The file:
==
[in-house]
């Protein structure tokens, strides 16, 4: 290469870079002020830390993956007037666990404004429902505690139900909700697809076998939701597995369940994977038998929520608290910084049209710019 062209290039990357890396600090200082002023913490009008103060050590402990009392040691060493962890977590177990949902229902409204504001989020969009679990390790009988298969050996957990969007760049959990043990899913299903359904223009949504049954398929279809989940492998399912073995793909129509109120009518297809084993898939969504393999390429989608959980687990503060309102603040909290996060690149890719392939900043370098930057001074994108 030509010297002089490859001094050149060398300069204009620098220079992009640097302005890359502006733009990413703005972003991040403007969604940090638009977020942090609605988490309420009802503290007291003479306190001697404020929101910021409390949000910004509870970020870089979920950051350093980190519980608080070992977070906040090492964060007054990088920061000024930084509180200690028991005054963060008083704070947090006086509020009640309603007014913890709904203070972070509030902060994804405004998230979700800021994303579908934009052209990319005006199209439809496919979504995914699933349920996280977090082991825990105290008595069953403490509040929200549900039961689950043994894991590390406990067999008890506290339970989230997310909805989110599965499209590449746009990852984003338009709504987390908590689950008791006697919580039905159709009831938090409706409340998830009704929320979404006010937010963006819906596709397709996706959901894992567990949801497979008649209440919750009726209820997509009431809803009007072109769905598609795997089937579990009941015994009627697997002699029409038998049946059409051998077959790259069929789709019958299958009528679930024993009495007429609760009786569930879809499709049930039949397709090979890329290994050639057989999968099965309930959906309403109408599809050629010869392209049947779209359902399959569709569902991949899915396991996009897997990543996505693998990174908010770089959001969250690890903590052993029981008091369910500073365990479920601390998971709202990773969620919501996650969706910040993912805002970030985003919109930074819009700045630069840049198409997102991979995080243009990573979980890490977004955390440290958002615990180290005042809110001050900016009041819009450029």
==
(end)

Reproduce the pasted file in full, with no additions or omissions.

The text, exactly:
[in-house]
């Protein structure tokens, strides 16, 4: 290469870079002020830390993956007037666990404004429902505690139900909700697809076998939701597995369940994977038998929520608290910084049209710019 062209290039990357890396600090200082002023913490009008103060050590402990009392040691060493962890977590177990949902229902409204504001989020969009679990390790009988298969050996957990969007760049959990043990899913299903359904223009949504049954398929279809989940492998399912073995793909129509109120009518297809084993898939969504393999390429989608959980687990503060309102603040909290996060690149890719392939900043370098930057001074994108 030509010297002089490859001094050149060398300069204009620098220079992009640097302005890359502006733009990413703005972003991040403007969604940090638009977020942090609605988490309420009802503290007291003479306190001697404020929101910021409390949000910004509870970020870089979920950051350093980190519980608080070992977070906040090492964060007054990088920061000024930084509180200690028991005054963060008083704070947090006086509020009640309603007014913890709904203070972070509030902060994804405004998230979700800021994303579908934009052209990319005006199209439809496919979504995914699933349920996280977090082991825990105290008595069953403490509040929200549900039961689950043994894991590390406990067999008890506290339970989230997310909805989110599965499209590449746009990852984003338009709504987390908590689950008791006697919580039905159709009831938090409706409340998830009704929320979404006010937010963006819906596709397709996706959901894992567990949801497979008649209440919750009726209820997509009431809803009007072109769905598609795997089937579990009941015994009627697997002699029409038998049946059409051998077959790259069929789709019958299958009528679930024993009495007429609760009786569930879809499709049930039949397709090979890329290994050639057989999968099965309930959906309403109408599809050629010869392209049947779209359902399959569709569902991949899915396991996009897997990543996505693998990174908010770089959001969250690890903590052993029981008091369910500073365990479920601390998971709202990773969620919501996650969706910040993912805002970030985003919109930074819009700045630069840049198409997102991979995080243009990573979980890490977004955390440290958002615990180290005042809110001050900016009041819009450029």